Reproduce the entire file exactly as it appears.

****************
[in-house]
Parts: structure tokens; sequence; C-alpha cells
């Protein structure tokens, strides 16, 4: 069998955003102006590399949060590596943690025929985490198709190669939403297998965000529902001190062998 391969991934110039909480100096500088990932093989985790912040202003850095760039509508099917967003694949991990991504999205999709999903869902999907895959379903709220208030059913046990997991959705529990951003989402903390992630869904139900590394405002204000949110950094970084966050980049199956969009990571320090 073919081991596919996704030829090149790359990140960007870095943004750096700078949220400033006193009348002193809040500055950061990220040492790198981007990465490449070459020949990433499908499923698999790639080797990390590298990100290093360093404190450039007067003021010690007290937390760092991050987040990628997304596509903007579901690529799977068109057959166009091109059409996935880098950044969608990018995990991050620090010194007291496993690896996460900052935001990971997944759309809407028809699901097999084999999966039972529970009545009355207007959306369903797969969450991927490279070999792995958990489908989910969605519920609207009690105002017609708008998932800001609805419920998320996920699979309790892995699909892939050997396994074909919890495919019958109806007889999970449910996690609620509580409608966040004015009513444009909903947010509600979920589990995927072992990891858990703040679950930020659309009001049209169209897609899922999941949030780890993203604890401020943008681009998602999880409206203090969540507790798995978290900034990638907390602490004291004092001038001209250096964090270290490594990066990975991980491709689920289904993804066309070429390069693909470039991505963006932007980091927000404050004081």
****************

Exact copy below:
[in-house]
Parts: structure tokens; sequence; C-alpha cells
């Protein structure tokens, strides 16, 4: 069998955003102006590399949060590596943690025929985490198709190669939403297998965000529902001190062998 391969991934110039909480100096500088990932093989985790912040202003850095760039509508099917967003694949991990991504999205999709999903869902999907895959379903709220208030059913046990997991959705529990951003989402903390992630869904139900590394405002204000949110950094970084966050980049199956969009990571320090 073919081991596919996704030829090149790359990140960007870095943004750096700078949220400033006193009348002193809040500055950061990220040492790198981007990465490449070459020949990433499908499923698999790639080797990390590298990100290093360093404190450039007067003021010690007290937390760092991050987040990628997304596509903007579901690529799977068109057959166009091109059409996935880098950044969608990018995990991050620090010194007291496993690896996460900052935001990971997944759309809407028809699901097999084999999966039972529970009545009355207007959306369903797969969450991927490279070999792995958990489908989910969605519920609207009690105002017609708008998932800001609805419920998320996920699979309790892995699909892939050997396994074909919890495919019958109806007889999970449910996690609620509580409608966040004015009513444009909903947010509600979920589990995927072992990891858990703040679950930020659309009001049209169209897609899922999941949030780890993203604890401020943008681009998602999880409206203090969540507790798995978290900034990638907390602490004291004092001038001209250096964090270290490594990066990975991980491709689920289904993804066309070429390069693909470039991505963006932007980091927000404050004081």